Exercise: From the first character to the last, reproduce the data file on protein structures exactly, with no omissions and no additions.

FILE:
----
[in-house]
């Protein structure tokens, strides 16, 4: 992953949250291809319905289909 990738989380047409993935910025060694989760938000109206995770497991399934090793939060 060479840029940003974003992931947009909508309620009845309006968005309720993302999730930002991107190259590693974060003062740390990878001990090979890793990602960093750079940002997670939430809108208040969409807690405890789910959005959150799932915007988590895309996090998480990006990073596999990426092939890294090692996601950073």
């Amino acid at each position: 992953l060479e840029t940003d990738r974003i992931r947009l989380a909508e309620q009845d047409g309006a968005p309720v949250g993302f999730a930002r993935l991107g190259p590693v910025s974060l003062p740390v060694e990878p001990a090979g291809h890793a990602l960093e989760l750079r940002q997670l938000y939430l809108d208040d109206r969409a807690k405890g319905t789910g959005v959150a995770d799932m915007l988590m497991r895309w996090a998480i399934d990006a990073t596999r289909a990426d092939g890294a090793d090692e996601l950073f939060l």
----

[in-house]
């Protein structure tokens, strides 16, 4: 992953949250291809319905289909 990738989380047409993935910025060694989760938000109206995770497991399934090793939060 060479840029940003974003992931947009909508309620009845309006968005309720993302999730930002991107190259590693974060003062740390990878001990090979890793990602960093750079940002997670939430809108208040969409807690405890789910959005959150799932915007988590895309996090998480990006990073596999990426092939890294090692996601950073």
């Amino acid at each position: 992953l060479e840029t940003d990738r974003i992931r947009l989380a909508e309620q009845d047409g309006a968005p309720v949250g993302f999730a930002r993935l991107g190259p590693v910025s974060l003062p740390v060694e990878p001990a090979g291809h890793a990602l960093e989760l750079r940002q997670l938000y939430l809108d208040d109206r969409a807690k405890g319905t789910g959005v959150a995770d799932m915007l988590m497991r895309w996090a998480i399934d990006a990073t596999r289909a990426d092939g890294a090793d090692e996601l950073f939060l």